Christ is risen from the dead, trampling down death by death, and on those in the tombs bestowing life! Alleluia!
Over the next several days I will be writing a series of blog posts on Episcopal Resurrection: an action movement, which grew out of a prayer movement, which grew out of a General Convention. At the 77th G.C., a group of people came together to form the Acts 8 Moment, dedicated exclusively to fostering prayer within and for the church, and especially to undergird the General Convention with prayer. Several people who came to know each other in the Acts 8 Moment felt a sense of calling to work together to find practical ways to call our church to recommit to spiritual disciplines, in order to find its life in Jesus. They gathered at the Bexley-Seabury in April of this year, where they drafted A Memorial to the Church along with some enabling resolutions, which are intended to help the General Convention incarnate through legislation a vision for a renewed and revitalized Episcopal Church.
I can’t help but chuckle at the irony inherent in the fact that in Convention-speak a call for resurrection requires a memorial. Yet on a deeper level, perhaps that paradoxical language is exactly right, because before one can be raised from the dead, one first has to die. And in the case of a church, I would argue, before it can experience resurrection, it first has to realize that it is dead (as I have argued elsewhere, institutional churches can shuffle onward a zombie-like state for years before allowing themselves to be laid to rest).
The Episcopal Church is not alone in being dead in its current form. Nor is it unique in the history of the larger Church. Faith must be discovered anew by each successive generation. So the institutional Church, if it would remain the Body of Christ, must continually be dying, at least in part, in order to be reborn. In a forthcoming article and book, I have suggested that the rapidly increasing rate of change in the culture and the exponential rate of schism in the Church (now exceeding the growth rate of newly baptized believers) will soon require us to rethink/rebirth pretty much everything about how we “do church.” We will have to learn how be lean yet sufficient, experimental yet honoring of tradition, grounded yet nimble, practical yet visionary. I believe that the Memorial and the resolutions will help us to move intentionally in that direction.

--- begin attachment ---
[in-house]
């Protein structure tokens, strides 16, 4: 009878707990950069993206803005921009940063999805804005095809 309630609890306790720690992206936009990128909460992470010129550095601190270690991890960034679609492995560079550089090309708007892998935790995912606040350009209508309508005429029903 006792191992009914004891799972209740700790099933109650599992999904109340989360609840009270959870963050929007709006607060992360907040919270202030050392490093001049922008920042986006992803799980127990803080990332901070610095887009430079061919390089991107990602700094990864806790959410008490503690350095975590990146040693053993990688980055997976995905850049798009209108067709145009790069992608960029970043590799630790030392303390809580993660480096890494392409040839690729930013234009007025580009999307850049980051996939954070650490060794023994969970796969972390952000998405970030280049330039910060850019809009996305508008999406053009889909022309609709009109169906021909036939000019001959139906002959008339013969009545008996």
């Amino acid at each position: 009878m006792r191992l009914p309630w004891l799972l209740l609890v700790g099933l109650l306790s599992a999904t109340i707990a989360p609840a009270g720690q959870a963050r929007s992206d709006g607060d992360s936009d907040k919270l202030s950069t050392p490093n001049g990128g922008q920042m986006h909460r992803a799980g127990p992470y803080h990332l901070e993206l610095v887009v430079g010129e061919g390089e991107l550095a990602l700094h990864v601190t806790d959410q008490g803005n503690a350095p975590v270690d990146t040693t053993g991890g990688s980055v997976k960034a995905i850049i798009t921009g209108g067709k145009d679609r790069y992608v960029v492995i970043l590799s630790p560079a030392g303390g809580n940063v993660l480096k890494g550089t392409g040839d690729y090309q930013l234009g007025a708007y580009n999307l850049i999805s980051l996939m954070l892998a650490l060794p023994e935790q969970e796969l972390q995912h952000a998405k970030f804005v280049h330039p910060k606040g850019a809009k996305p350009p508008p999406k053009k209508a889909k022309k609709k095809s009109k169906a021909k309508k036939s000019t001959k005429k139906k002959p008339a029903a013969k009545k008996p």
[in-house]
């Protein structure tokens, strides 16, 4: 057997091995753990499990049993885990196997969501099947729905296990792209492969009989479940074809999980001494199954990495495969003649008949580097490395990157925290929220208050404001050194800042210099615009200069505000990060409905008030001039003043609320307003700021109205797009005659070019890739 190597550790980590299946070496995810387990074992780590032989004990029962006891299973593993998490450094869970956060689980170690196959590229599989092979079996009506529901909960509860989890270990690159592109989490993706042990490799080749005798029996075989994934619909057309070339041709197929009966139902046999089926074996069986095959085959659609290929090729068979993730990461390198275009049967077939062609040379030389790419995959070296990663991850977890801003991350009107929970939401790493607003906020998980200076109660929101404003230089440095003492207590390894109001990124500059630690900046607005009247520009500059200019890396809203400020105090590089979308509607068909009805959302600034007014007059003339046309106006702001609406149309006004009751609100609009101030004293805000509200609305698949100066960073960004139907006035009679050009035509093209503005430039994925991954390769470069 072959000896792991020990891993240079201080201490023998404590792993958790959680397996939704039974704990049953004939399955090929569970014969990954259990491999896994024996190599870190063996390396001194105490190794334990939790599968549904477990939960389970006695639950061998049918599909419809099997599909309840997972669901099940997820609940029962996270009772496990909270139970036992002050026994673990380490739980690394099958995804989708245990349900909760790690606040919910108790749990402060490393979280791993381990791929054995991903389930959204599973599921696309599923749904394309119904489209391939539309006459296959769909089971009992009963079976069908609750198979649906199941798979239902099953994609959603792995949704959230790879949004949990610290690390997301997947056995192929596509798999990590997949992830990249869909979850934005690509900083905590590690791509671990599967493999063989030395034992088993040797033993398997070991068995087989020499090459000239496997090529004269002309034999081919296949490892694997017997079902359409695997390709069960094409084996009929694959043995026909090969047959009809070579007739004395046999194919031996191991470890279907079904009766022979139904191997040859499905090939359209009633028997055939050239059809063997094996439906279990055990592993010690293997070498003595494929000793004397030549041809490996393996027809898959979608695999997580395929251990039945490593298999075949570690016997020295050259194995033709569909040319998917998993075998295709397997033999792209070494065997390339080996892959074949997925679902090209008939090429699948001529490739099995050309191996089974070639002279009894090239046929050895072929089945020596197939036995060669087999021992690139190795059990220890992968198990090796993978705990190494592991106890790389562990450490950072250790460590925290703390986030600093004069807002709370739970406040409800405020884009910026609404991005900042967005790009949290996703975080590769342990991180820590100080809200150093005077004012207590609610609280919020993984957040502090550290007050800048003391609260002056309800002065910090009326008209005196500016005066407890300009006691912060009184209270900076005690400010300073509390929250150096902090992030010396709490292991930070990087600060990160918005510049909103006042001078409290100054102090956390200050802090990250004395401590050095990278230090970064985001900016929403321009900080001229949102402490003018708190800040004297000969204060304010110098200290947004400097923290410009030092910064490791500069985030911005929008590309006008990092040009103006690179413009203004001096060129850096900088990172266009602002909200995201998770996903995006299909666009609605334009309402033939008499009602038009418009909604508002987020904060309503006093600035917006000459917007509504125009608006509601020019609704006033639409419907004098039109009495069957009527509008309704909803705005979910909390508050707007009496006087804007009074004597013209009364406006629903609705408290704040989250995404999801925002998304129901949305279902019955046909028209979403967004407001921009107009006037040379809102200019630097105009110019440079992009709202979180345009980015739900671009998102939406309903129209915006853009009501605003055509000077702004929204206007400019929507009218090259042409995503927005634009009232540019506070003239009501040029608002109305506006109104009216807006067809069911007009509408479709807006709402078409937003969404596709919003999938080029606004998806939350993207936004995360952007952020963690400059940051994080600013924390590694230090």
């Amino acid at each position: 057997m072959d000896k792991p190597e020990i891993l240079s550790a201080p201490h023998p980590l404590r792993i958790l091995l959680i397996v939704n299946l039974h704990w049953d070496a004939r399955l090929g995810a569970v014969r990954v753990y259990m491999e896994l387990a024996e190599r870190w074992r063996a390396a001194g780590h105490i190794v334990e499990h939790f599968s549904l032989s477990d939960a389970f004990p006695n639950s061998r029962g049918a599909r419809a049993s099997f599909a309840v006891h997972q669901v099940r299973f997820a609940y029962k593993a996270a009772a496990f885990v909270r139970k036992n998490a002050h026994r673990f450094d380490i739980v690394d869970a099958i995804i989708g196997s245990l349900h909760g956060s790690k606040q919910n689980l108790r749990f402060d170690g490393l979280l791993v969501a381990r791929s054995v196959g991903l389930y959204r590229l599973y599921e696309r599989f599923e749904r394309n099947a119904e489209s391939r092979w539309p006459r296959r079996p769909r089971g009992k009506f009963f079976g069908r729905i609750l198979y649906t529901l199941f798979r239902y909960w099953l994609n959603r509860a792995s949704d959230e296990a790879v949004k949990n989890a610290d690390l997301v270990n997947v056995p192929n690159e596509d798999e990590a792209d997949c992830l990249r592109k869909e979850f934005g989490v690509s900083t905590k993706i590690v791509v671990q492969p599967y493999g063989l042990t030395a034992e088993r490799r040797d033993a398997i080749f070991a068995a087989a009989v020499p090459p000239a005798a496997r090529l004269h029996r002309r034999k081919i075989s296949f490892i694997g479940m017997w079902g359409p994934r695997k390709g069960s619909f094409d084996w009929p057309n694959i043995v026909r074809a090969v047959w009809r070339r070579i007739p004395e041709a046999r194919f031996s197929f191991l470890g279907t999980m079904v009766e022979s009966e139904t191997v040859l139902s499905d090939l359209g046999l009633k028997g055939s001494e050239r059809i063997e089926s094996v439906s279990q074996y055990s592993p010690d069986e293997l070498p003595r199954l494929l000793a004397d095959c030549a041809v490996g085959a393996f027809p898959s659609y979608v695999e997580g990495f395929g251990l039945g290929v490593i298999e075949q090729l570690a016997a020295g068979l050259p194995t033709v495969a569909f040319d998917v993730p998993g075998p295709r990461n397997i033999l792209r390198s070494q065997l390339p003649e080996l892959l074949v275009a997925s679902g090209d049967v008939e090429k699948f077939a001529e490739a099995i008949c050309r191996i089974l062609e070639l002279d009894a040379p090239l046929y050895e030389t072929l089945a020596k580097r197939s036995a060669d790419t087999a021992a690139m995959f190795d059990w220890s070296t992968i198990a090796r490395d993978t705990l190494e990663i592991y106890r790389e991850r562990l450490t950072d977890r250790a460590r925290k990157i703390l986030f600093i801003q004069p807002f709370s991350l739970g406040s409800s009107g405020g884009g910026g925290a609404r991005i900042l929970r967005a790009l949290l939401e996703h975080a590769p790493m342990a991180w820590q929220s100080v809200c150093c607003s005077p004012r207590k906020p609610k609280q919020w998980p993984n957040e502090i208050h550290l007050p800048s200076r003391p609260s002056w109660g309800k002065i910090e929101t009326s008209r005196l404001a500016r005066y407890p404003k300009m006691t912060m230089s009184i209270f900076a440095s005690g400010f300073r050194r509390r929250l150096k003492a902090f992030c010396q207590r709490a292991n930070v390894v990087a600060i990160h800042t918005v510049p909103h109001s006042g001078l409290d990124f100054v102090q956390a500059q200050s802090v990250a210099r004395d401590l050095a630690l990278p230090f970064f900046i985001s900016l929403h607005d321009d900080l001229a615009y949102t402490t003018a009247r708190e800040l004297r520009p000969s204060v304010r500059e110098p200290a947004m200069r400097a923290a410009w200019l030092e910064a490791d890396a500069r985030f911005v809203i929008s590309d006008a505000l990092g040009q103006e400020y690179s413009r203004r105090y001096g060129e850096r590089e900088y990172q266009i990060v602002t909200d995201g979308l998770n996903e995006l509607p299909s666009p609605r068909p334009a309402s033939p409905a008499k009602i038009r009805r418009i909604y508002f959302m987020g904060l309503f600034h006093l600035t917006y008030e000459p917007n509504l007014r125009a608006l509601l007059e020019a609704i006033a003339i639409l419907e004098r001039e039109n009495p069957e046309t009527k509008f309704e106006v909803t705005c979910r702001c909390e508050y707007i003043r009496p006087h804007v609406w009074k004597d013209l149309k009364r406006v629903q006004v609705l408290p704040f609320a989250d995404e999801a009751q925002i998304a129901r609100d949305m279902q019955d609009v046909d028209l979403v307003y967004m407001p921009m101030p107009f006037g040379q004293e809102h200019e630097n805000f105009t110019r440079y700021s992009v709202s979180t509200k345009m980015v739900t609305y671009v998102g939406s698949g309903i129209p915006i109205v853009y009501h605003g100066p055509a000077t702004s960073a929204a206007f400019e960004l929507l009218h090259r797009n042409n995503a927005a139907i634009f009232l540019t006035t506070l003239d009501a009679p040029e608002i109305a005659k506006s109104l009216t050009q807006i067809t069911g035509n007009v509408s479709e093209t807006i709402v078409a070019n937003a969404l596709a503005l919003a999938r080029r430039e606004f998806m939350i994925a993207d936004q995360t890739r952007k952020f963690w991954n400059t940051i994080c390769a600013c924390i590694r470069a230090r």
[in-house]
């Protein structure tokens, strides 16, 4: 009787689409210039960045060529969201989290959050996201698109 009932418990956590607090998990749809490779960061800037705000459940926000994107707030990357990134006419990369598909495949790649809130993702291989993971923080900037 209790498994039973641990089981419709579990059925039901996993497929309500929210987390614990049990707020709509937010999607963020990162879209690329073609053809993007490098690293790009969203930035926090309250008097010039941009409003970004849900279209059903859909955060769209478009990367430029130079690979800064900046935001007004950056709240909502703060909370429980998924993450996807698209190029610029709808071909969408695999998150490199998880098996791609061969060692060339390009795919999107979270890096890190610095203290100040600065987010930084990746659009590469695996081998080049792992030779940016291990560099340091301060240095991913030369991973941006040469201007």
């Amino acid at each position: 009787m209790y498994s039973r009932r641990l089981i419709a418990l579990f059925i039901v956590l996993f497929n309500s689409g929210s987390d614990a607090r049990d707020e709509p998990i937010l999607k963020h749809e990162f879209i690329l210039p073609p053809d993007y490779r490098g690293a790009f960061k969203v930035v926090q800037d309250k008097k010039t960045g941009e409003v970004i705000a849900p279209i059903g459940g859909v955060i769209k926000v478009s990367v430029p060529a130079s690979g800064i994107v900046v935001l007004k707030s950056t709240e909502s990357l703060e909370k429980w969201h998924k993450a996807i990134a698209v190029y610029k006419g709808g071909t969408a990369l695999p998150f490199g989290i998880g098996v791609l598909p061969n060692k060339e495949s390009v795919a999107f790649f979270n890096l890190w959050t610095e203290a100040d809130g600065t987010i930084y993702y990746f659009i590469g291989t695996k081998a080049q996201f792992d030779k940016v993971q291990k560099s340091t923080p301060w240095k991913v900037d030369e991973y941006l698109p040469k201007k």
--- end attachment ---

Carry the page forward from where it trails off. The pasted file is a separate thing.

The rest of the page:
You can read the complete text of the Memorial here, but essentially it boils down to this: We as a church must lose our life for Jesus’ sake so that we might save it. Our beloved Episcopal Church is in very much the very same position as the early Church. Just in the experience of the earliest disciples, the old familiar ways of being the people of God are falling away. Our safe and comfortable “temples” are in the process of crumbling. Eventually, no stone will be left on stone. We can try valiantly to rebuilt the old structures and an in the process become ecclesiastical fossils, or we can follow the Holy Spirit out into the world and become part of Christ’s radical conspiracy to incarnate the realm of God.
I have signed on to the Memorial. I invite and encourage you to prayerfully consider becoming signers as well. To add your signature, send an email to email@example.com. And then feel free to share it with others. Signing doesn’t necessarily mean that you agree with the resolutions, only that you share the vision of the Memorial.
I personally support all nine of the enabling resolutions. I have written to my bishop and my diocese’s G.C. delegation and have encouraged them to prayerfully consider supporting them as well.
I will be discussing one of the resolutions each day over the next nine days. If after reading them, you decide to support them, too, I will offer some suggestions how you can help.
In any event, I urge you to pray for our church, that we might be ever more effective in proclaiming resurrection and in sharing the riches of God’s grace with the world.